The Kentucky Aviation Museum is a familiar place for those who have followed the election in Kentucky’s Sixth Congressional District.
It’s where Democratic candidate Amy McGrath, a former Marine Corps fighter pilot, was inducted into the Kentucky Aviation Hall of Fame two years ago. It’s near where she filmed campaign ads that drew national attention last year. And it’s where a group of veterans who support U.S. Rep. Andy Barr, a Republican, rallied for more than two hours Wednesday night to say she shouldn’t be elected in November.
“McGrath’s commercials accuse Andy Barr of being scared,” said Travis Cassidy, a retired Marine Corps sergeant. “I am here to tell you Andy Barr has no reason to be scared. U.S. Marines know war is won on the ground, not by the air.”
McGrath, a retired lieutenant colonel, has made her military service the bedrock of her candidacy. She calls her campaign her 90th combat mission and has featured fighter jets in each of her ads. In her stump speech, she often talks about how her experience in the military will help her cross party lines to fix the nation’s problems.
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Her military talk hadn’t won over the crowd of more than 300 people that attended Barr’s rally.
There were “Make America Great Again” hats and “Keep America Great” hats. There were leather vests and flags and plenty of oorahs, hooyahs and hooahs. And there was plenty of talk about Barr’s record on military issues.
Speakers touted the Lexington lawyer’s creation of a veterans coalition in Central Kentucky that now boasts more than 1,000 members; his efforts to help constituents get access to veterans services; and his legislative accomplishments, such as his Military SAVE Act to help prevent sexual assault in the military. The bill passed the House but hasn’t gotten a vote in the Senate.
Mostly, the event served as a way to diminish the importance of McGrath’s military experience, her largest strength as a candidate.
“While we respect everyone who has served our country in uniform, everyone,” Barr said, “we realize that part of respecting them is to not patronize them. And we will not patronize bad ideas. We will not do that.”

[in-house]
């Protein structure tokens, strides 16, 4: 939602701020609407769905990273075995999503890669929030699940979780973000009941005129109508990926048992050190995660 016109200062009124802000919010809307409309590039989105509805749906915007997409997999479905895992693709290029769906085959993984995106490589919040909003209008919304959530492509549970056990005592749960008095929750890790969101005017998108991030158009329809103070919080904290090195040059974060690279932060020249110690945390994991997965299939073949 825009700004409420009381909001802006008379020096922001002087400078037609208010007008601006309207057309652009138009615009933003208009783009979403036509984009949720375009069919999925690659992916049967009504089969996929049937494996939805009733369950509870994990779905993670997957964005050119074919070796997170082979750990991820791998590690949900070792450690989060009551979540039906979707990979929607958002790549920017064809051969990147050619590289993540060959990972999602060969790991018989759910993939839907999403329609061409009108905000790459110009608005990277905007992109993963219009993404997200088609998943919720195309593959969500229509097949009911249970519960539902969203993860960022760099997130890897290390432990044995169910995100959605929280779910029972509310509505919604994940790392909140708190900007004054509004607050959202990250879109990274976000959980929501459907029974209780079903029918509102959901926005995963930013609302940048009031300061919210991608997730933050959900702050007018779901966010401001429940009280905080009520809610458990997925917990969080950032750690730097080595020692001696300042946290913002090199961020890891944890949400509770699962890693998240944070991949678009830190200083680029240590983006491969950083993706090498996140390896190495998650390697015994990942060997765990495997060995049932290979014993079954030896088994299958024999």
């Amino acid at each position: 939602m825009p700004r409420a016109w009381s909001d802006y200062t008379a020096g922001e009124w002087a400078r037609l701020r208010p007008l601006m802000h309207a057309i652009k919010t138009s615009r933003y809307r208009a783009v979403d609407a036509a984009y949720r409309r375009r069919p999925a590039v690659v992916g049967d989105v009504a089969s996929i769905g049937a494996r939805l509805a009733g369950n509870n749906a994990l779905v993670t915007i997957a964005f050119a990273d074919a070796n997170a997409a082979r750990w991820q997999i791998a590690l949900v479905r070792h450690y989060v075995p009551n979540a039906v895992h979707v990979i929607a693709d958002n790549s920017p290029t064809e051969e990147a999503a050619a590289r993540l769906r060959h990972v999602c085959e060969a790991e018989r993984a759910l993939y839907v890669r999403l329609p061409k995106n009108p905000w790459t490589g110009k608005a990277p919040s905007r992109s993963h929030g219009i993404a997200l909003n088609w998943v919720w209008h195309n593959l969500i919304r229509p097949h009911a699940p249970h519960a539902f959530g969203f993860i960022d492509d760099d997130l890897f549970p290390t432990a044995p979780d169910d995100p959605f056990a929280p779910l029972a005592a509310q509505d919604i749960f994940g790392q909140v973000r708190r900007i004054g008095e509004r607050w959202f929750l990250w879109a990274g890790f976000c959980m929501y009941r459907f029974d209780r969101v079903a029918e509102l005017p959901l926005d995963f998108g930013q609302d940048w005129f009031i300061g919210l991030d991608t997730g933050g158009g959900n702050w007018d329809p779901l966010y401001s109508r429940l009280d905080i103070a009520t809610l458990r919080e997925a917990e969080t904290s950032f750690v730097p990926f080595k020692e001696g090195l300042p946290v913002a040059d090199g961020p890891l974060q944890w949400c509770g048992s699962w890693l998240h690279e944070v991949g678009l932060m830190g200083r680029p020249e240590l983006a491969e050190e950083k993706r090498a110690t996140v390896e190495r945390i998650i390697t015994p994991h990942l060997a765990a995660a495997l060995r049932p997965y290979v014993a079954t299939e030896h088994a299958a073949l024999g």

Speaking from the podium at Barr’s political rally, several veterans criticized the fact that McGrath has used her military service to promote her political agenda.
“I will never use my service to get a vote,” said Matthew Bradford, a Barr staffer who lost both legs and his vision serving in Iraq.
Others tried to undermine McGrath’s military record.
“People who have actually done something in the military aren’t standing up and talking about it,” said former U.S. Rep. Geoff Davis of Northern Kentucky. The retired Army captain prominently touted his service record during his own campaigns for Congress.
McGrath was the first female Marine to fly into combat in an F-18, a distinction that comes with many qualifiers that have led to the common misconception that she was the first female to fly into combat. Her first deployment in Afghanistan was in 2002, as a back-seater in the F-18. Then she went to Iraq in 2003 and, after retraining to be a pilot, did another deployment in Afghanistan in 2010.
“The fact that Andy would allow anyone to come forward in his name and suggest that her service was anything less than honorable is appalling,” said Marisa McNee, deputy executive director of the Kentucky Democratic Party. “That they would do it at an event organized at the very place where Lt. Col. McGrath was inducted into the Kentucky Aviation Hall of Fame less than two years ago is disgraceful.”
Barr has never served in the military and drew criticism earlier this month when he compared his legislative service to McGrath’s military service in a New York Times story. Marine veteran J.B. Reynolds took credit for Barr’s gaffe on Wednesday, saying he was the first to make the comparison and that anyone who didn’t see the similarities in service has their “head in the sand.”
“I will not, under any circumstances, let somebody use my Marine Corps against this man,” said the retired sergeant.
Barr has launched an aggressive campaign against McGrath, acknowledging that it’s one of the races that could help determine which party wins control of the U.S. House of Representatives this November. As Barr attacks, McGrath has largely declined to punch back, choosing instead to criticize Barr for running a negative campaign.
“Paraphrasing John McCain, one of Amy’s true heroes who was lying in state in Arizona at the same time, she will not take the low road to one of the highest offices in our land,” said Mark Nickolas, McGrath’s campaign manager. “She wants to win this seat in the best way, not the worst way. Apparently, Congressman Barr prefers the scorched-earth method.”